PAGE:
The Man Who Killed Don Quixote finally emerges here and one can see Terry Gilliam’s original vision in its glory. It is interesting going from the glimpses of the film that we had in Lost in La Mancha – the purpose of the giants, Don Quixote being accompanied by a modern director (a screenwriter in the original version) – and seeing how they piece together in the finished film. There were claims made in pre-publicity that the film concerned a modern filmmaker travelling back in time but we see this is more subtly Gilliam playing with trompe l’oeil point-of-view as characters imagine themselves in the 17th Century or walk into scenes (the Knight of the Mirrors, the mediaeval castle at the end) where such illusion is being put on by others.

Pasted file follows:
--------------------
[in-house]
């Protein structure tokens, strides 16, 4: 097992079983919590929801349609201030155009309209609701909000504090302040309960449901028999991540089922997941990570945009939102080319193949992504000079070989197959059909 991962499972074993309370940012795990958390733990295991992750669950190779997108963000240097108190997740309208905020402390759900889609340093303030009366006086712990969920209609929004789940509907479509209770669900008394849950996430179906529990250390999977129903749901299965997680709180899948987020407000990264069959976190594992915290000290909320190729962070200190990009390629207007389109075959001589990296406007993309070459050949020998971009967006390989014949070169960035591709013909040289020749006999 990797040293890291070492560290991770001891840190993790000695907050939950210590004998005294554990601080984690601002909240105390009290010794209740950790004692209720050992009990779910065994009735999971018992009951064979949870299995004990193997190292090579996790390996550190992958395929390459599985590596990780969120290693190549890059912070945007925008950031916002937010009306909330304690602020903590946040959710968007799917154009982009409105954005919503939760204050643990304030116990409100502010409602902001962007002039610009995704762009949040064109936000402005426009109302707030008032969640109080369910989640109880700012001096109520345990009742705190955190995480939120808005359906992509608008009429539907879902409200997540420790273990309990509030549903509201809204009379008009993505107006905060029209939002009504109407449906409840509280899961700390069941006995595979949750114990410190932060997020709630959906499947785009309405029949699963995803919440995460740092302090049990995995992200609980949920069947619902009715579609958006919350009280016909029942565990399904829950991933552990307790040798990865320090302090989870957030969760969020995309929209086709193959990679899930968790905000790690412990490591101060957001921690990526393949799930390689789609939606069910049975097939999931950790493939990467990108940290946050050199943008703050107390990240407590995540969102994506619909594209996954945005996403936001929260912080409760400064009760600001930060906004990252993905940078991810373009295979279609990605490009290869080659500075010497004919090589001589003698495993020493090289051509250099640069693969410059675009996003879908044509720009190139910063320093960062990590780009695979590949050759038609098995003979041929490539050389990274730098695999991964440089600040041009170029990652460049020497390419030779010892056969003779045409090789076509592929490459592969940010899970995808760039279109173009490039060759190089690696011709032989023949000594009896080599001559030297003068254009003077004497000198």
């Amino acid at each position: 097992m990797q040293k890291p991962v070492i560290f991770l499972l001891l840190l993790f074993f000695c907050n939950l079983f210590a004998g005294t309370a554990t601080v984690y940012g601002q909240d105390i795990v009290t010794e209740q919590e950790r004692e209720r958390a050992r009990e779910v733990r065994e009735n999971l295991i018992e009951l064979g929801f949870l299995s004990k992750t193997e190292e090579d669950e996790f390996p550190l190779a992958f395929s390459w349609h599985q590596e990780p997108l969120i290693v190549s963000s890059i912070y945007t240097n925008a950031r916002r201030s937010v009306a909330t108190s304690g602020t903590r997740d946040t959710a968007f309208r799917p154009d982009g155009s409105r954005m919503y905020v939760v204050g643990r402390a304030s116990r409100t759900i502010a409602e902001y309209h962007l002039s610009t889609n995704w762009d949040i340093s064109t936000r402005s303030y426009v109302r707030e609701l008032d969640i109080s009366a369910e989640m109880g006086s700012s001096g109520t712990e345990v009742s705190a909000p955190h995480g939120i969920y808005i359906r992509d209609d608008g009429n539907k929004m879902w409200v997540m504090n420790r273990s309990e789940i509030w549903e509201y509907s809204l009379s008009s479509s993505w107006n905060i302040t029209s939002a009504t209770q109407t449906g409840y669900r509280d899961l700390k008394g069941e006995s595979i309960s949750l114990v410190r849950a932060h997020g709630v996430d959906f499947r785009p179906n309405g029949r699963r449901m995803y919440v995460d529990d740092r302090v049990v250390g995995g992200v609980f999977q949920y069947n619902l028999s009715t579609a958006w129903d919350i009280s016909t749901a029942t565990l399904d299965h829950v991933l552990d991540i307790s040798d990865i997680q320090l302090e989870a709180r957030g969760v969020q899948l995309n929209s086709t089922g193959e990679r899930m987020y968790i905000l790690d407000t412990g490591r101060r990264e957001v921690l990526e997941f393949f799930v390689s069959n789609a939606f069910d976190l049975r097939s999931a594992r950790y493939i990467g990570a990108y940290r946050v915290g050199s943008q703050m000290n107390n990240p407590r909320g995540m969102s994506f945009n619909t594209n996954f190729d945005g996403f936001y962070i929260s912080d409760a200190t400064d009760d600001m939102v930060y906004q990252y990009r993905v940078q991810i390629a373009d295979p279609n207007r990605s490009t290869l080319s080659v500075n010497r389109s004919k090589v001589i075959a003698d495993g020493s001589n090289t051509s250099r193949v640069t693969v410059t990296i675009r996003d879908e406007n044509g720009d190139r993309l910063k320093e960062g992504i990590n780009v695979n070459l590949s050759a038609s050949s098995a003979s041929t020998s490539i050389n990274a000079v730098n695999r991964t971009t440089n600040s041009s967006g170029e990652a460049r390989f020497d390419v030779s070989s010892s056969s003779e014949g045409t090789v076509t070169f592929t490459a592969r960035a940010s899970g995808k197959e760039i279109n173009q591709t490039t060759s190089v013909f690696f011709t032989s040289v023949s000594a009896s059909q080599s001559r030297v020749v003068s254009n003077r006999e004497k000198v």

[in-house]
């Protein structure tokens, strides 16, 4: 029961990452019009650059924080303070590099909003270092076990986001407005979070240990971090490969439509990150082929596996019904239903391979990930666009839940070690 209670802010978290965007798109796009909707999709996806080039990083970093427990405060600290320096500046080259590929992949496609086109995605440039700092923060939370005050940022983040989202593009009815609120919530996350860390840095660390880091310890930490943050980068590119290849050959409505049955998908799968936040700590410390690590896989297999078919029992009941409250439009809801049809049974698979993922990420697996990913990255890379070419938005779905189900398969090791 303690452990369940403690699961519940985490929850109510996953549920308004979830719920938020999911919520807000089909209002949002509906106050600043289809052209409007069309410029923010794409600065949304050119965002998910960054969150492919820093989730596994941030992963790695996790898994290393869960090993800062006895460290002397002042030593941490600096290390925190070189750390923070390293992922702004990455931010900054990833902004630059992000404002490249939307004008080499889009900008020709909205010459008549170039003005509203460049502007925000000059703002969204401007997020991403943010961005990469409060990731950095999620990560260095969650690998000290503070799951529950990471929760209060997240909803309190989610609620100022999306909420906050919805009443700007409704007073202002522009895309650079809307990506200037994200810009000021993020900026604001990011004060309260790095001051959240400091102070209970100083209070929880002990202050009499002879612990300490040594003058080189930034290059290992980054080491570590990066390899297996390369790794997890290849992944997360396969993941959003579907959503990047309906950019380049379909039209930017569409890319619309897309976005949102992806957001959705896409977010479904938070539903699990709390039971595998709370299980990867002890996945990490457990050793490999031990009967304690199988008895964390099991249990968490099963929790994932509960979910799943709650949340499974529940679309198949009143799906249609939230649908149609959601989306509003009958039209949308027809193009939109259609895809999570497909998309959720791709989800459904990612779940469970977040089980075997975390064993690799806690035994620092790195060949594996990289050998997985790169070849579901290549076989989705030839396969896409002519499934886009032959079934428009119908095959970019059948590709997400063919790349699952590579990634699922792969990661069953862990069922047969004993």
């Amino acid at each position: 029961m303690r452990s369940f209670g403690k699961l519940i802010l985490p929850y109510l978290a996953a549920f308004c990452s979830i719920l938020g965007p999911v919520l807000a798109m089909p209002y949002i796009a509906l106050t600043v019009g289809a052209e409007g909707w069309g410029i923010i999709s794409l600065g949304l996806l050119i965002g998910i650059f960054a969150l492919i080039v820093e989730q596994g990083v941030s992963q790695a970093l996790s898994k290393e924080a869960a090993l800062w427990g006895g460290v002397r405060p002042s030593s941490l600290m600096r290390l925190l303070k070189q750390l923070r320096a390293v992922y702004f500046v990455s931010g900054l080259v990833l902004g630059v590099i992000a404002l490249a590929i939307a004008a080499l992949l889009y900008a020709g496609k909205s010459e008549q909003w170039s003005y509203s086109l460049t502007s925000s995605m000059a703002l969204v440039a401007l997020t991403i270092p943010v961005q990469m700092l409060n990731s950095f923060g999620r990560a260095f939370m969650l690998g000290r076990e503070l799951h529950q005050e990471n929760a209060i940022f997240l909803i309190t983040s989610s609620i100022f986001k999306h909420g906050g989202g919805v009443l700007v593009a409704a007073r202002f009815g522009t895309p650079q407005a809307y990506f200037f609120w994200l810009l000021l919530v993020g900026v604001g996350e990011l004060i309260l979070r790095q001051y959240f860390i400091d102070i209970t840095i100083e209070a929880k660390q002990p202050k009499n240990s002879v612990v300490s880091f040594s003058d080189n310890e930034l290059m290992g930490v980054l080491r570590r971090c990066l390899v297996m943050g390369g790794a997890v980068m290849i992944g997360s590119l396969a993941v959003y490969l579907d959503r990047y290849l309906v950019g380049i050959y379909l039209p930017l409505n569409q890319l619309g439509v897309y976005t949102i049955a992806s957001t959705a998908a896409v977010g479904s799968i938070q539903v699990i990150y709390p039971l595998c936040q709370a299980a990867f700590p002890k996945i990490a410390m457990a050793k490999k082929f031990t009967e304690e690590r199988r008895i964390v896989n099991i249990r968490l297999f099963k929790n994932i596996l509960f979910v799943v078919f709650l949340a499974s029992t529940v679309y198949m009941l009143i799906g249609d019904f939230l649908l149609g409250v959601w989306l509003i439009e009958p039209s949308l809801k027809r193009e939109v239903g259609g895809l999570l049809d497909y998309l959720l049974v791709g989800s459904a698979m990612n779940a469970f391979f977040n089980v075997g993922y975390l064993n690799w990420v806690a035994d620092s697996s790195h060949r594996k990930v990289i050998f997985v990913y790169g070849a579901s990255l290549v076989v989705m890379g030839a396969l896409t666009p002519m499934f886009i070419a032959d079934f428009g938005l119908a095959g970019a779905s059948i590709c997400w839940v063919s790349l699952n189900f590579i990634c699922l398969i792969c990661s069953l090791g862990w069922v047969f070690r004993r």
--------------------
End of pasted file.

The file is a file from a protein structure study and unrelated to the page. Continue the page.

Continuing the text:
You can see many regular Terry Gilliam themes play out in the film. In the relationship between the long-suffering Adam Driver and Jonathan Pryce’s deluded madman who believes he is Don Quixote, you can exactly the same relationship there was between Jeff Bridges’ radio dj and Robin Williams’ homeless man on a foolhardy possibly delusional quest for the Holy Grail in The Fisher King. Or for that matter young Sarah Polley accompanying cranky John Neville’s Baron Munchausen in The Adventures of Baron Munchausen. In Brazil, The Fisher King and Tideland, there is the constant shifting trompe l’oeil effect between the real world and the world of imagination or delusion – you could also cite here Bruce Willis’s insistence that his time travel experiences could be a delusion at one point during Twelve Monkeys. There’s the constant puncturing of the heroic quest with the mundane or of heroes who fail or lose faith in their mission – a facet of almost any Gilliam film. And then there’s the strange obsession with giants that turn up everywhere from Time Bandits to Brazil and Baron Munchausen.